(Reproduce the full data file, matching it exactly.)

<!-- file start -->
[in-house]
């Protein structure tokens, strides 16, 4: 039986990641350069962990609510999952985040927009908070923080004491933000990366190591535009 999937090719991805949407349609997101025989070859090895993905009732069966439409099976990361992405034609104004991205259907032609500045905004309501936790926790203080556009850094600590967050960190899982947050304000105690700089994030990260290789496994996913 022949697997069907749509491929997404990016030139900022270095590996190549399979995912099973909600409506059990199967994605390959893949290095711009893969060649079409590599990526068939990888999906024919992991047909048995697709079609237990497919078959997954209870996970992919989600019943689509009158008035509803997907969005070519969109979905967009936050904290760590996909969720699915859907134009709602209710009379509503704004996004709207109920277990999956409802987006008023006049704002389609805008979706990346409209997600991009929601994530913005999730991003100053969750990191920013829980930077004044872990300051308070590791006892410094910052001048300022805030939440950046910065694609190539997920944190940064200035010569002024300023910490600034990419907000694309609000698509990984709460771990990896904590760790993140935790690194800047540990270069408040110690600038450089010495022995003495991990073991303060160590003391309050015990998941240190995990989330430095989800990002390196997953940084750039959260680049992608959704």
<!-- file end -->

[in-house]
């Protein structure tokens, strides 16, 4: 039986990641350069962990609510999952985040927009908070923080004491933000990366190591535009 999937090719991805949407349609997101025989070859090895993905009732069966439409099976990361992405034609104004991205259907032609500045905004309501936790926790203080556009850094600590967050960190899982947050304000105690700089994030990260290789496994996913 022949697997069907749509491929997404990016030139900022270095590996190549399979995912099973909600409506059990199967994605390959893949290095711009893969060649079409590599990526068939990888999906024919992991047909048995697709079609237990497919078959997954209870996970992919989600019943689509009158008035509803997907969005070519969109979905967009936050904290760590996909969720699915859907134009709602209710009379509503704004996004709207109920277990999956409802987006008023006049704002389609805008979706990346409209997600991009929601994530913005999730991003100053969750990191920013829980930077004044872990300051308070590791006892410094910052001048300022805030939440950046910065694609190539997920944190940064200035010569002024300023910490600034990419907000694309609000698509990984709460771990990896904590760790993140935790690194800047540990270069408040110690600038450089010495022995003495991990073991303060160590003391309050015990998941240190995990989330430095989800990002390196997953940084750039959260680049992608959704």